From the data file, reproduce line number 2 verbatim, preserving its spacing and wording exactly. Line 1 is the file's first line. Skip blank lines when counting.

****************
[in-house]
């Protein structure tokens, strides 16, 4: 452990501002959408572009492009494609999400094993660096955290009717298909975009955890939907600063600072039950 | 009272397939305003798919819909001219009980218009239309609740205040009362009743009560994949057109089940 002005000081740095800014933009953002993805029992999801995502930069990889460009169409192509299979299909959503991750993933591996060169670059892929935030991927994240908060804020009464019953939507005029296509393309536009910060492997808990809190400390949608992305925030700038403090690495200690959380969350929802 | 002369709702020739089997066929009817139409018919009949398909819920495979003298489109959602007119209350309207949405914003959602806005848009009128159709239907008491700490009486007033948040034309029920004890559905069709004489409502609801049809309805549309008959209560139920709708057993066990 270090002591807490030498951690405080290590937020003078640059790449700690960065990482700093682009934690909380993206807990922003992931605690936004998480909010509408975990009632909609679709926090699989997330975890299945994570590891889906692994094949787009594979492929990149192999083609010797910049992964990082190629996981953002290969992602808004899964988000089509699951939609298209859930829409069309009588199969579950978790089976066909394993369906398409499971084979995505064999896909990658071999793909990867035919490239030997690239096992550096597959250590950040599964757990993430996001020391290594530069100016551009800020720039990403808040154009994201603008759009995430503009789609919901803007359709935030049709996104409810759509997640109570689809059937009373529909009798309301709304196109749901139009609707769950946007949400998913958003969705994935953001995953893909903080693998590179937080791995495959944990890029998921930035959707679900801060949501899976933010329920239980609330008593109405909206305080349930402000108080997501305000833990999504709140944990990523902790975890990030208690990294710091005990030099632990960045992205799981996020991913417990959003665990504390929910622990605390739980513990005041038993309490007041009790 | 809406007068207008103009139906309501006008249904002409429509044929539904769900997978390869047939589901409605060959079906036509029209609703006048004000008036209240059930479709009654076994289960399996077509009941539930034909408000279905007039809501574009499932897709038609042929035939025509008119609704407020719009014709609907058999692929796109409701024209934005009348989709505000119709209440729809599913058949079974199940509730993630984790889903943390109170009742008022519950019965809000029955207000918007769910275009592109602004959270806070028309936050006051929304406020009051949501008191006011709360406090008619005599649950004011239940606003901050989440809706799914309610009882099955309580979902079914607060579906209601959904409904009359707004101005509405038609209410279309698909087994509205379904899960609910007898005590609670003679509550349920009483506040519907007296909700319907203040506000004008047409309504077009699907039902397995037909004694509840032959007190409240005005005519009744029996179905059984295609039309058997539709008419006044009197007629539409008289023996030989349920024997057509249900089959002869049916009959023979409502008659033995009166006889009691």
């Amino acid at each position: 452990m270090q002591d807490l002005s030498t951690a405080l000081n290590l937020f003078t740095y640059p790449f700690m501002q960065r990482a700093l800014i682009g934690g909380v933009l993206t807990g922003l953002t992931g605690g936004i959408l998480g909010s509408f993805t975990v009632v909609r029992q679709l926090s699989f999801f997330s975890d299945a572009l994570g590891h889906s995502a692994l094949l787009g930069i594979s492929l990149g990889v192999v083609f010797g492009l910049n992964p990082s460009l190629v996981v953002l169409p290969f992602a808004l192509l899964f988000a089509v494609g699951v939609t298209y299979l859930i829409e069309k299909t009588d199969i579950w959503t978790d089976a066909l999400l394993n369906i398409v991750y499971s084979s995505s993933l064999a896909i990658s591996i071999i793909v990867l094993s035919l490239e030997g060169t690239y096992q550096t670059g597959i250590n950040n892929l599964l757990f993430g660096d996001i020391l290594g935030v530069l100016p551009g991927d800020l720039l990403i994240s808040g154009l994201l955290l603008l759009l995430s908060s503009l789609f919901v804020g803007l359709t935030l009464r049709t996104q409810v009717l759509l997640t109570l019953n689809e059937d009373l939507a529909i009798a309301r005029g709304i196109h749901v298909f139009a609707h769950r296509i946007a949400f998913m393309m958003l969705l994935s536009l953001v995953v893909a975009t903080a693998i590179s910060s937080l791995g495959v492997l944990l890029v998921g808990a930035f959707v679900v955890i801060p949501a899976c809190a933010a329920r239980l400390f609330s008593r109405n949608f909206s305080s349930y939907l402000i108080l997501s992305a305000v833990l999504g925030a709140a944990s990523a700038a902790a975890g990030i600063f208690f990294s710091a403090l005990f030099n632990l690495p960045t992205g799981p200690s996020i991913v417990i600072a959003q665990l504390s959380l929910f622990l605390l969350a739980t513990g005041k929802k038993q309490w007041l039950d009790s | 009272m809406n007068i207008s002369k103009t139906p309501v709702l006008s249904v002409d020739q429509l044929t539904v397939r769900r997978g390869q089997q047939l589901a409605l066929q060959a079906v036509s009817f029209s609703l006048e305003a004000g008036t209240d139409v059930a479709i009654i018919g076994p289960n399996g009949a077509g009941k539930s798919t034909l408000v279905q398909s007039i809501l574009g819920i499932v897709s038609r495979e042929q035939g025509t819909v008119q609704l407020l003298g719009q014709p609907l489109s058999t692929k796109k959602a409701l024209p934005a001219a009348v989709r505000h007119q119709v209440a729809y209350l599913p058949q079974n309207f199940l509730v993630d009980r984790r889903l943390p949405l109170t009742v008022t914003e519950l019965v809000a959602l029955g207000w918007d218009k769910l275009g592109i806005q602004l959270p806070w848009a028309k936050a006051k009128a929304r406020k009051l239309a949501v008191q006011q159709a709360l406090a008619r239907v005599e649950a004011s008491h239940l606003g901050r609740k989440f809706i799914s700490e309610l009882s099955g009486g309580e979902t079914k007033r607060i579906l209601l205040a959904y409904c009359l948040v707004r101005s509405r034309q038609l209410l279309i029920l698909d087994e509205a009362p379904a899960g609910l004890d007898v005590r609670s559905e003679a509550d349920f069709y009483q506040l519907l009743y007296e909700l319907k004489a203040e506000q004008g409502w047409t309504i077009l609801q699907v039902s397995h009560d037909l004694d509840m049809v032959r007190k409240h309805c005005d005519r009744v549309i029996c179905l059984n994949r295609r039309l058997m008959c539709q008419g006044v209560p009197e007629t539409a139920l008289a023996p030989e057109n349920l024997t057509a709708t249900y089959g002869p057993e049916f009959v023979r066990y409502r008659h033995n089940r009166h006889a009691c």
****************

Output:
């Protein structure tokens, strides 16, 4: 452990501002959408572009492009494609999400094993660096955290009717298909975009955890939907600063600072039950 | 009272397939305003798919819909001219009980218009239309609740205040009362009743009560994949057109089940 002005000081740095800014933009953002993805029992999801995502930069990889460009169409192509299979299909959503991750993933591996060169670059892929935030991927994240908060804020009464019953939507005029296509393309536009910060492997808990809190400390949608992305925030700038403090690495200690959380969350929802 | 002369709702020739089997066929009817139409018919009949398909819920495979003298489109959602007119209350309207949405914003959602806005848009009128159709239907008491700490009486007033948040034309029920004890559905069709004489409502609801049809309805549309008959209560139920709708057993066990 270090002591807490030498951690405080290590937020003078640059790449700690960065990482700093682009934690909380993206807990922003992931605690936004998480909010509408975990009632909609679709926090699989997330975890299945994570590891889906692994094949787009594979492929990149192999083609010797910049992964990082190629996981953002290969992602808004899964988000089509699951939609298209859930829409069309009588199969579950978790089976066909394993369906398409499971084979995505064999896909990658071999793909990867035919490239030997690239096992550096597959250590950040599964757990993430996001020391290594530069100016551009800020720039990403808040154009994201603008759009995430503009789609919901803007359709935030049709996104409810759509997640109570689809059937009373529909009798309301709304196109749901139009609707769950946007949400998913958003969705994935953001995953893909903080693998590179937080791995495959944990890029998921930035959707679900801060949501899976933010329920239980609330008593109405909206305080349930402000108080997501305000833990999504709140944990990523902790975890990030208690990294710091005990030099632990960045992205799981996020991913417990959003665990504390929910622990605390739980513990005041038993309490007041009790 | 809406007068207008103009139906309501006008249904002409429509044929539904769900997978390869047939589901409605060959079906036509029209609703006048004000008036209240059930479709009654076994289960399996077509009941539930034909408000279905007039809501574009499932897709038609042929035939025509008119609704407020719009014709609907058999692929796109409701024209934005009348989709505000119709209440729809599913058949079974199940509730993630984790889903943390109170009742008022519950019965809000029955207000918007769910275009592109602004959270806070028309936050006051929304406020009051949501008191006011709360406090008619005599649950004011239940606003901050989440809706799914309610009882099955309580979902079914607060579906209601959904409904009359707004101005509405038609209410279309698909087994509205379904899960609910007898005590609670003679509550349920009483506040519907007296909700319907203040506000004008047409309504077009699907039902397995037909004694509840032959007190409240005005005519009744029996179905059984295609039309058997539709008419006044009197007629539409008289023996030989349920024997057509249900089959002869049916009959023979409502008659033995009166006889009691």